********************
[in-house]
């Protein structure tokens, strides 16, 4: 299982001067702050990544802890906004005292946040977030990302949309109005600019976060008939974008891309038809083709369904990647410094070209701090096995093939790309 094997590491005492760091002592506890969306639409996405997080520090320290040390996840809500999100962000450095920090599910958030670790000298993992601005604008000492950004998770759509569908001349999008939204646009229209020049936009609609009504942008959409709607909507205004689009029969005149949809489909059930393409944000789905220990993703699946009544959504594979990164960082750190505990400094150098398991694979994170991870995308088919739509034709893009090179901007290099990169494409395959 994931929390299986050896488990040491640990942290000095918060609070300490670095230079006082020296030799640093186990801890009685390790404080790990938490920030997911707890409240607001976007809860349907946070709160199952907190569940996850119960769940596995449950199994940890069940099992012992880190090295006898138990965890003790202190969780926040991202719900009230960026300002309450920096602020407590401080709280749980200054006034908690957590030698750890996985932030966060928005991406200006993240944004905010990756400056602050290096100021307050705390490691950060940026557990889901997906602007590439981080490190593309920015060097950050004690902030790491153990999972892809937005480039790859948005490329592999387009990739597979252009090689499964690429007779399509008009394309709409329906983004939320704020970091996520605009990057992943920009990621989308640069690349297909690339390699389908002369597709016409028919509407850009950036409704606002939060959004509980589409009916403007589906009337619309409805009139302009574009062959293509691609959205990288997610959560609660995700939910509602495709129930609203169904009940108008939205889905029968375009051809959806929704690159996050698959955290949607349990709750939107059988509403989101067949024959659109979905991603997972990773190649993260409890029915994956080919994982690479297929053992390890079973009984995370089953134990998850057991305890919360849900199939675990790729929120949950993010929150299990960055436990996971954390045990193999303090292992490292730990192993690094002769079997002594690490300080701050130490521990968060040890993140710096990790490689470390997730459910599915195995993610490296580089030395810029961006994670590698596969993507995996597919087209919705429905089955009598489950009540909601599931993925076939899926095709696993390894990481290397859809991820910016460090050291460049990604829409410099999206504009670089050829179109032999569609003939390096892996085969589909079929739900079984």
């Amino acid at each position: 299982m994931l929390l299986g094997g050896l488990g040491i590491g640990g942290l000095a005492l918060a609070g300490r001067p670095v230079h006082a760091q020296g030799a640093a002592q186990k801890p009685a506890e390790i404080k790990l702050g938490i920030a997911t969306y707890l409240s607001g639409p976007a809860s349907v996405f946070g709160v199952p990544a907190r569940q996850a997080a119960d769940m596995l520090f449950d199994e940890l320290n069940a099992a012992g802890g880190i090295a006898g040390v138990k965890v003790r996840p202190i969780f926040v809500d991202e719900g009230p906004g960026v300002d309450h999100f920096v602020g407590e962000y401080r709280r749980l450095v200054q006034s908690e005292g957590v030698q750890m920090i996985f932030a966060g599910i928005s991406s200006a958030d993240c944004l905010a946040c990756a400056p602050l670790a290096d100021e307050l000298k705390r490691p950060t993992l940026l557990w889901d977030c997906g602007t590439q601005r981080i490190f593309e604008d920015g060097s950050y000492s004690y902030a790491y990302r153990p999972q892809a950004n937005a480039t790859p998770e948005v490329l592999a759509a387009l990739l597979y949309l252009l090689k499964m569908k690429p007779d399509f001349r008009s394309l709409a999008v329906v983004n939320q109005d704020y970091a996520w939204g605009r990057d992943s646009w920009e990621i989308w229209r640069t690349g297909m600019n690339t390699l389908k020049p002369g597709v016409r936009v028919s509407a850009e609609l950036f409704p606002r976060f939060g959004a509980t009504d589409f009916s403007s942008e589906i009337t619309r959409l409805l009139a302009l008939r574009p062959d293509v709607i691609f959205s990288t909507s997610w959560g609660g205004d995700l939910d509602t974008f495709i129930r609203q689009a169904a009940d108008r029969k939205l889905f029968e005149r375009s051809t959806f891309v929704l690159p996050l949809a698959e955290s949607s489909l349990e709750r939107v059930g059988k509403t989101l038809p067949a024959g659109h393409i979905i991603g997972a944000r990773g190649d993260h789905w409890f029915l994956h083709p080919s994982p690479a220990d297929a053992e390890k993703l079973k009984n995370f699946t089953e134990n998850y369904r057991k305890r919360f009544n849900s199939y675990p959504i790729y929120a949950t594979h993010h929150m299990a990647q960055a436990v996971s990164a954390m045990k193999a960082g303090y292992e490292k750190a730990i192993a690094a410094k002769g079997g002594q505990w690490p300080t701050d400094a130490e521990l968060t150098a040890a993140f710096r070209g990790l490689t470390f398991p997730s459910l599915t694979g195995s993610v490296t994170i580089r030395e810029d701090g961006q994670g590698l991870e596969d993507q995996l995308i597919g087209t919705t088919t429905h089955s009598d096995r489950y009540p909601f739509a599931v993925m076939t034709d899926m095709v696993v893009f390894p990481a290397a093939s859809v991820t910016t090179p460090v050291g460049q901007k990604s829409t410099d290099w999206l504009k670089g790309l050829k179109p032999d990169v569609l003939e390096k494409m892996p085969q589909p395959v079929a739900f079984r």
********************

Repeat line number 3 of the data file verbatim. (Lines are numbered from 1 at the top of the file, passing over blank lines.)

């Amino acid at each position: 299982m994931l929390l299986g094997g050896l488990g040491i590491g640990g942290l000095a005492l918060a609070g300490r001067p670095v230079h006082a760091q020296g030799a640093a002592q186990k801890p009685a506890e390790i404080k790990l702050g938490i920030a997911t969306y707890l409240s607001g639409p976007a809860s349907v996405f946070g709160v199952p990544a907190r569940q996850a997080a119960d769940m596995l520090f449950d199994e940890l320290n069940a099992a012992g802890g880190i090295a006898g040390v138990k965890v003790r996840p202190i969780f926040v809500d991202e719900g009230p906004g960026v300002d309450h999100f920096v602020g407590e962000y401080r709280r749980l450095v200054q006034s908690e005292g957590v030698q750890m920090i996985f932030a966060g599910i928005s991406s200006a958030d993240c944004l905010a946040c990756a400056p602050l670790a290096d100021e307050l000298k705390r490691p950060t993992l940026l557990w889901d977030c997906g602007t590439q601005r981080i490190f593309e604008d920015g060097s950050y000492s004690y902030a790491y990302r153990p999972q892809a950004n937005a480039t790859p998770e948005v490329l592999a759509a387009l990739l597979y949309l252009l090689k499964m569908k690429p007779d399509f001349r008009s394309l709409a999008v329906v983004n939320q109005d704020y970091a996520w939204g605009r990057d992943s646009w920009e990621i989308w229209r640069t690349g297909m600019n690339t390699l389908k020049p002369g597709v016409r936009v028919s509407a850009e609609l950036f409704p606002r976060f939060g959004a509980t009504d589409f009916s403007s942008e589906i009337t619309r959409l409805l009139a302009l008939r574009p062959d293509v709607i691609f959205s990288t909507s997610w959560g609660g205004d995700l939910d509602t974008f495709i129930r609203q689009a169904a009940d108008r029969k939205l889905f029968e005149r375009s051809t959806f891309v929704l690159p996050l949809a698959e955290s949607s489909l349990e709750r939107v059930g059988k509403t989101l038809p067949a024959g659109h393409i979905i991603g997972a944000r990773g190649d993260h789905w409890f029915l994956h083709p080919s994982p690479a220990d297929a053992e390890k993703l079973k009984n995370f699946t089953e134990n998850y369904r057991k305890r919360f009544n849900s199939y675990p959504i790729y929120a949950t594979h993010h929150m299990a990647q960055a436990v996971s990164a954390m045990k193999a960082g303090y292992e490292k750190a730990i192993a690094a410094k002769g079997g002594q505990w690490p300080t701050d400094a130490e521990l968060t150098a040890a993140f710096r070209g990790l490689t470390f398991p997730s459910l599915t694979g195995s993610v490296t994170i580089r030395e810029d701090g961006q994670g590698l991870e596969d993507q995996l995308i597919g087209t919705t088919t429905h089955s009598d096995r489950y009540p909601f739509a599931v993925m076939t034709d899926m095709v696993v893009f390894p990481a290397a093939s859809v991820t910016t090179p460090v050291g460049q901007k990604s829409t410099d290099w999206l504009k670089g790309l050829k179109p032999d990169v569609l003939e390096k494409m892996p085969q589909p395959v079929a739900f079984r």